He also paraphrases a biologist:

bq. Simon Conway Morris, of Cambridge University, makes his own case for a “ladder of progress,” invoking the phenomenon of convergent evolution — the tendency of similar-looking [sic] organisms to evolve independently in similar ecological niches … Conway Morris maintains that the “humanlike niche” is likely to be filled on other planets that have advanced life. He even goes so far as to argue that extraterrestrials would have a humanoid form. It is not a great leap from this conclusion to the belief that extraterrestrials would sin, have consciences, struggle with ethical questions, and fear death.

Hey, why stop there? I bet they also have homologues to non-fat vanilla lattes, frat parties and New Labour. I remember seeing a standup comic do a routine where he said he was an alien from a distant galaxy, where life was wholly different from Earth. “We have no concept of love, and no death,” he said, “and a different-shaped gearstick on the Honda Civic.”

As for the anthropic principle — the idea that the fundamental physical constants of the universe are so tightly calibrated that life could not have happened if any of them were a tiny bit different, and hence that the Universe was waiting for, e.g., Orange County to emerge — well, it’s always seemed like a lot of badly-reasoned old cobblers to me. It’s a bit like wondering how eggs know what shape eggcups are, or feeling pleased that God has organized things in such a way that the sun rises in the morning, just when people are ready to go to work.

Ever closer union

by Henry Farrell on August 20, 2003

“Dan Drezner”: points to this developing “story”: in the FT as an important test case for the EU. Under the “Growth and Stability Pact,” which lays down the rules for Economic and Monetary Union (EMU), all participating EU member states have to fulfil certain criteria in their national macroeconomic policies. Among other things, they’re not supposed to run a budget deficit over 3% of GDP, except in situations of dire emergency. It now appears that Germany is going to exceed this limit for the third year in a row. Ironically, it was Germany that pushed for tough rules on budget deficits in the first place – the German central bank was terrified that Italy and other ‘less responsible’ member states would go on spending sprees after they joined the EMU club.

The European Commission is making noises about keelhauling the Germans for their bad behavior, which Dan sees as a key test case for EU integration theory. International relations scholars who study the EU have traditionally been divided into two camps – those who believe that the EU is a standard international organization, with no independent power to do anything that its more powerful member states don’t want it to do, and ‘supranationalists’ who believe that it’s something more than the sum of its members. Dan is sympathetic to the former point of view; I tend to adhere to the latter. Dan thinks that the Commission is likely to back down on its threats, so that Germany, which is the most powerful member state, prevails – he believes that this will provide powerful evidence that the supranationalists are dead wrong. I think Dan’s prediction as to the likely empirical outcome is right – but I don’t think that this tells us very much about the bigger theoretical questions that Dan (and I) are interested in.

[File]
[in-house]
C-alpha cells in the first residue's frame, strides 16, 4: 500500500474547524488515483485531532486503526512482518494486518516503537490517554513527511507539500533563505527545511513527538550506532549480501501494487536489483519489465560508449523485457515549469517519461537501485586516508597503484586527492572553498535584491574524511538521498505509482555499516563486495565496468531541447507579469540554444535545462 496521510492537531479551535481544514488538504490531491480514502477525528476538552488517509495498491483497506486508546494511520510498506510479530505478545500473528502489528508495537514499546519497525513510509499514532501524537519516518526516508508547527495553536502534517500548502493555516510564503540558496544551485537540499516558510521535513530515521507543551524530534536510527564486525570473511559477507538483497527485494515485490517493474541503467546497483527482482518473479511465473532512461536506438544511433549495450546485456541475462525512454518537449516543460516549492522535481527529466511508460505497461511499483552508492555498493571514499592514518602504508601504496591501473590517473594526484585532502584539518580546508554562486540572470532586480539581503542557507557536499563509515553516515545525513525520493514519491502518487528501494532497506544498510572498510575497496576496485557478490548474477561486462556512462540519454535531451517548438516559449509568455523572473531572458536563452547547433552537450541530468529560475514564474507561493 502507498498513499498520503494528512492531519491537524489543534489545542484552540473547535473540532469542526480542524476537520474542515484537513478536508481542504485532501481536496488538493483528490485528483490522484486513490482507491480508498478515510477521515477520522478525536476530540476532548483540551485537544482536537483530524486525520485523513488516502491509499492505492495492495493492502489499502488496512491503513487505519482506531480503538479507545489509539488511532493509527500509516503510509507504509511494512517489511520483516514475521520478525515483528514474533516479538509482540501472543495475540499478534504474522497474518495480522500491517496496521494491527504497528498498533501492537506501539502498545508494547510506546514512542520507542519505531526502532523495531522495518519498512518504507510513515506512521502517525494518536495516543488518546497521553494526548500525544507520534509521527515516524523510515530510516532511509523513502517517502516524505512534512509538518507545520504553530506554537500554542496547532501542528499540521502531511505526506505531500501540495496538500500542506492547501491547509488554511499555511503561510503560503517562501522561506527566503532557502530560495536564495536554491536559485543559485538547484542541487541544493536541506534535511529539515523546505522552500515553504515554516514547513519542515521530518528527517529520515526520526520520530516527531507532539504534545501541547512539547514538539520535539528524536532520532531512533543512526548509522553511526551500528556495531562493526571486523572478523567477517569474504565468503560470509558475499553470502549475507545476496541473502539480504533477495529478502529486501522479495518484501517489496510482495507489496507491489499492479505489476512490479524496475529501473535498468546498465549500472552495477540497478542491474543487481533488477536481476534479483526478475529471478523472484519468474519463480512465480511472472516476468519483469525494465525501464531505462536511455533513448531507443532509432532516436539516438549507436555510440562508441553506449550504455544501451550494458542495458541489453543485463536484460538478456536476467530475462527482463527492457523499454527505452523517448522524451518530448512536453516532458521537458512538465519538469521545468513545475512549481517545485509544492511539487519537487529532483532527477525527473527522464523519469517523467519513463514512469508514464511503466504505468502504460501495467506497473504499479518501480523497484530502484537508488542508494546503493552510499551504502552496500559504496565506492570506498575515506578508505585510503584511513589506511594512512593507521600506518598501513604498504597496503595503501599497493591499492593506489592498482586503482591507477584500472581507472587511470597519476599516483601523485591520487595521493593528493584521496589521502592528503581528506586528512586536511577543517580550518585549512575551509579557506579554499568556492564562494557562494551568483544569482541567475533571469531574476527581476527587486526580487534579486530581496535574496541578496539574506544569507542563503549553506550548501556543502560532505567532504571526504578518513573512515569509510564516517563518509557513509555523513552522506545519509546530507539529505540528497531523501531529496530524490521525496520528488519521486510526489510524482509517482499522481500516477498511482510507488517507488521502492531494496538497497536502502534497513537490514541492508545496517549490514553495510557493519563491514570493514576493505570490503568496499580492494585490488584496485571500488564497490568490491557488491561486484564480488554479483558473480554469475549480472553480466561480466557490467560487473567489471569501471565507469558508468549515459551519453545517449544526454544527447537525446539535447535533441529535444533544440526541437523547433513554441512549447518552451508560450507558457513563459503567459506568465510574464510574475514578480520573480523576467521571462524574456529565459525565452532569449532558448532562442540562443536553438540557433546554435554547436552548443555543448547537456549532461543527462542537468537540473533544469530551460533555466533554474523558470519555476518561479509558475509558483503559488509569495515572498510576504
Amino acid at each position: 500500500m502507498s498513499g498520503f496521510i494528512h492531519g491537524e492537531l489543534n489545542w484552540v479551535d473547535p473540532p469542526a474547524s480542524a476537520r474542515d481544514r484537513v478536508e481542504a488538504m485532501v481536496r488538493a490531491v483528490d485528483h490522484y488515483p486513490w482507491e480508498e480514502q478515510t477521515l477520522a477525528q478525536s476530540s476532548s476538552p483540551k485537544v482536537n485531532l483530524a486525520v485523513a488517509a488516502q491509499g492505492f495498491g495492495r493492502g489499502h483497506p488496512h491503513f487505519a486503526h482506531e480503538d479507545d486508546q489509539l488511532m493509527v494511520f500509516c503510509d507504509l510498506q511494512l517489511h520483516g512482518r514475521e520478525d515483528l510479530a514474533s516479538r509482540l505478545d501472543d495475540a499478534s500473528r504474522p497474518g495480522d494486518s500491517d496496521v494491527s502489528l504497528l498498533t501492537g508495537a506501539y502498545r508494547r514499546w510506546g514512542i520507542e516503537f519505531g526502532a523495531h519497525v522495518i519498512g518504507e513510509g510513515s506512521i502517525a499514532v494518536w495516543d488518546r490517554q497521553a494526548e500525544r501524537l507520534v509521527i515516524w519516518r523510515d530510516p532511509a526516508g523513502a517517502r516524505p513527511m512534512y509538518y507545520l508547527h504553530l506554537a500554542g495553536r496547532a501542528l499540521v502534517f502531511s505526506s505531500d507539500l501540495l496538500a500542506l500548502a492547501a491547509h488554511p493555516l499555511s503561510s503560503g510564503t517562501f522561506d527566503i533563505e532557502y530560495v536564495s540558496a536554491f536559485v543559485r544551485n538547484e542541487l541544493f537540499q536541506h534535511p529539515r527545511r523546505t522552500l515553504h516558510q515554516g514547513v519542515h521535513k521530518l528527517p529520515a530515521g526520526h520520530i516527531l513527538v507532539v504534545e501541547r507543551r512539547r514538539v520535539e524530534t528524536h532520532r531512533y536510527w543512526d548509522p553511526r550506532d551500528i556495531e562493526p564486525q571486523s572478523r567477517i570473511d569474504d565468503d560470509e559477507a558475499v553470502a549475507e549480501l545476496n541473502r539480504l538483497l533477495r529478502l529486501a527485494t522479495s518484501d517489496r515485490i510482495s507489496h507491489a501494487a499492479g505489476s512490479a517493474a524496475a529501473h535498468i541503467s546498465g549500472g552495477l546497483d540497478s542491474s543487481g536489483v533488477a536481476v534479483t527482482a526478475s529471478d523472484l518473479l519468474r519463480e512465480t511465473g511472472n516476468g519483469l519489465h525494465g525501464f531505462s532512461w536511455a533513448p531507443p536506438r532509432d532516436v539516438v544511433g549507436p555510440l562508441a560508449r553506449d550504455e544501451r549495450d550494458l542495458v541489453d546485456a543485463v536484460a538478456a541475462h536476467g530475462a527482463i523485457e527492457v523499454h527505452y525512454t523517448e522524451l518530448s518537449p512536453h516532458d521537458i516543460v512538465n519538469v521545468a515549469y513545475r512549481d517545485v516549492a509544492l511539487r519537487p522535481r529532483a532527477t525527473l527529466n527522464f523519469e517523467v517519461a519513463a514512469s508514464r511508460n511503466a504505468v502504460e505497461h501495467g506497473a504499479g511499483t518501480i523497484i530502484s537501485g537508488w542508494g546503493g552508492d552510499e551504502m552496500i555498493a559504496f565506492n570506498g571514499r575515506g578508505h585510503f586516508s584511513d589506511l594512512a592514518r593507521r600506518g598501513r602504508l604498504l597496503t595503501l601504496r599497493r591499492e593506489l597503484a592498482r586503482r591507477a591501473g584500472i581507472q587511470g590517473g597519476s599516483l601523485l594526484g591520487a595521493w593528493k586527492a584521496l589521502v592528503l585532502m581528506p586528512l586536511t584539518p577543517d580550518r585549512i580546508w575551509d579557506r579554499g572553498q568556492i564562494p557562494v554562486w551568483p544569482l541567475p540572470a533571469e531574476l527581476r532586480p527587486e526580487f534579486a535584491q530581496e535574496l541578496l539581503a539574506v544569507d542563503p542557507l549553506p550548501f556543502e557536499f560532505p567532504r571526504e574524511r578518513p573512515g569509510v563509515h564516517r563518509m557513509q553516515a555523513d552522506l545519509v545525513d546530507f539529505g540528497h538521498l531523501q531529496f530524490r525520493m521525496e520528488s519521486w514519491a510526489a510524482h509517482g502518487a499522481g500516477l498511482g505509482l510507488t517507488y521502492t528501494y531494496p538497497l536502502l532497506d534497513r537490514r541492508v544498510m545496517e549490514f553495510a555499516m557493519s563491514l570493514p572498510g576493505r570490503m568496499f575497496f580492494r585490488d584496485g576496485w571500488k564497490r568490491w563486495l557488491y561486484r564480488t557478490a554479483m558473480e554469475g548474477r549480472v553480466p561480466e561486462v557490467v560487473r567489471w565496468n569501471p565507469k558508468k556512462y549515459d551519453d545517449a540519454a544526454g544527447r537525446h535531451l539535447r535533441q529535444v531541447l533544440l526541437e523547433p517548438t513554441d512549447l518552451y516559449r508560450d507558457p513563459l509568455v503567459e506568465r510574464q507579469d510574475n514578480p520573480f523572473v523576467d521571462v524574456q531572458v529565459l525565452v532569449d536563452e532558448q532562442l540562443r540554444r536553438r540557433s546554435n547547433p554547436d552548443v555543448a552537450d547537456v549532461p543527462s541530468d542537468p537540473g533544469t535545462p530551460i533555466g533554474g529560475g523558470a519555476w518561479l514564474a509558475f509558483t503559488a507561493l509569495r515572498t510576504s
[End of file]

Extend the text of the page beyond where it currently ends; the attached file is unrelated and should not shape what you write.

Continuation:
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Trotsky’s great-grand-daughter

by Chris Bertram on August 20, 2003

Via both CalPundit and Mark Kleiman comes the news that Trotsky’s great-grand-daughter has a high-profile position in US administations as director of the National Institute on Drug Abuse. She seems to have an odd line on the incompatibility of science and politics. An interesting nugget of historical gossip, anyway.

Gilligan’s own goal

by Chris Bertram on August 20, 2003

I missed the beginning of the Hutton Inquiry and I’m only just beginning to catch up. The details of yesterday’s evidence have been pushed down the headlines by the bigger news from Iraq and Israel, but it seems to me at least that yesterday’s evidence marks a major shift in favour of the government and against the BBC. Campbell performed well, but the really important revelation was Andrew Gilligan’s email to an aide of Liberal Democrat MP David Chidgey (Original email here). Gilligan – himself an “unsatisfactory witness” to the same select committee – is revealed both to have planted (if that’s not too strong a word) some of the questions that put David Kelly under so much pressure, and (despite having huffed and puffed about the need for journalists to protect sources) effectively “outed” Kelly as the source for his colleague Susan Watts. No wonder the BBC’s support for Gilligan seems to be fading, with their reaction limited to an anodyne “We are looking at this e-mail and will deal with it in the context of the Hutton inquiry.”